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Minnesota voters, like this one in Minneapolis earlier this year, face numerous obstacles to vote by mail. A lawsuit is challenging those barriers.

Mail-in restrictions in Minnesota latest target of a Democratic lawsuit

Another upper Midwest battleground, Minnesota, is the latest target in the barrage of litigation seeking to compel states to make voting by mail easier this year.

The new lawsuit, filed by Democrats in state court Wednesday, focuses on two aspects of Minnesota's election rules that have already been targeted as overly burdensome in several of the other suits: an Election Day deadline for the return of absentee ballots and the requirement that those envelopes have a witness signature.

Only one in eight ballots was cast by mail in Minnesota two years ago, about half the national average. But because of the coronavirus pandemic, a "mass influx of absentee voters will exacerbate existing disenfranchising laws" unless a court intervenes before the Aug. 11 primaries, said Marc Elias, the lawyer once again helming the lawsuit.

The suit says Minnesota's requirement that ballot envelopes be countersigned, by another registered voter or a notary, is punitive at a time when social distancing will likely remain highly recommended even though stay-at-home orders have been relaxed. And it says there should be a "reasonable" extension of the deadline for making sure absentee ballots are received by election offices — currently poll-closing time on election days — in a year when a surge in election mail volume and a strapped Postal Service could result in long delivery delays.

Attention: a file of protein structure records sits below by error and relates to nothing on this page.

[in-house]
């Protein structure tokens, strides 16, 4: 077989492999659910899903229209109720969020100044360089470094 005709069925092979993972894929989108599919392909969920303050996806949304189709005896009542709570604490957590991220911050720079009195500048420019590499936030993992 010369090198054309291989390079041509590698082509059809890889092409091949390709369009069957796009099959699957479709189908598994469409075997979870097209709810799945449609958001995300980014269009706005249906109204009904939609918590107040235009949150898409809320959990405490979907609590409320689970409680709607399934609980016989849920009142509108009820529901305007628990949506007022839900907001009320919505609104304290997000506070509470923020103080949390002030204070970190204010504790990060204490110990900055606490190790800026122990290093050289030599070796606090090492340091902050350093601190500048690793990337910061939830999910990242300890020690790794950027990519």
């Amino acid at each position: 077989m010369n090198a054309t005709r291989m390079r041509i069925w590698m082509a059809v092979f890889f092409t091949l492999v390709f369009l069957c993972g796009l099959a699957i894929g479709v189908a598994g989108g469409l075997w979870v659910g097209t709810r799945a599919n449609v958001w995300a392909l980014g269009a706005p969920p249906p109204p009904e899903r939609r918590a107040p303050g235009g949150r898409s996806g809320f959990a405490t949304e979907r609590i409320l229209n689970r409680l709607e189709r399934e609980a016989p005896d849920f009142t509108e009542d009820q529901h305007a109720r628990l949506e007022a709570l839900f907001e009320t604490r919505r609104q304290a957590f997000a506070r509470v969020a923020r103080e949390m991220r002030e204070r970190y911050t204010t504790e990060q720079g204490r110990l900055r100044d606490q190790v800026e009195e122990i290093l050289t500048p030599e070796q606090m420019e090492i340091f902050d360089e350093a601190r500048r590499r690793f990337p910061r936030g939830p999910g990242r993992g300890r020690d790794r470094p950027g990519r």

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President Trump plans to contest the state's 11 electoral votes aggressively this fall after coming within 45,000 votes, or 2 percentage points, four years ago. But the Democrat has carried the state every time since 1972, and the party also has a strong shot at picking up a pair of House seats.

The suit was filed by the National Redistricting Foundation, a Democrat-aligned group spearheaded by former Attorney general Eric Holder, on behalf of the Minnesota Alliance for Retired Americans Educational Fund and several voters.

It's part of a multimillion-dollar legal strategy announced by Democratic campaign officials in January. Elias says he has active cases in 16 states — including Wisconsin and Michigan in the upper Midwest — and several more will be filed in the coming weeks. The Republican National Committee and the Trump campaign announced last week they were doubling their legal cash commitment to $20 million in order to respond to the Democratic lawsuits.

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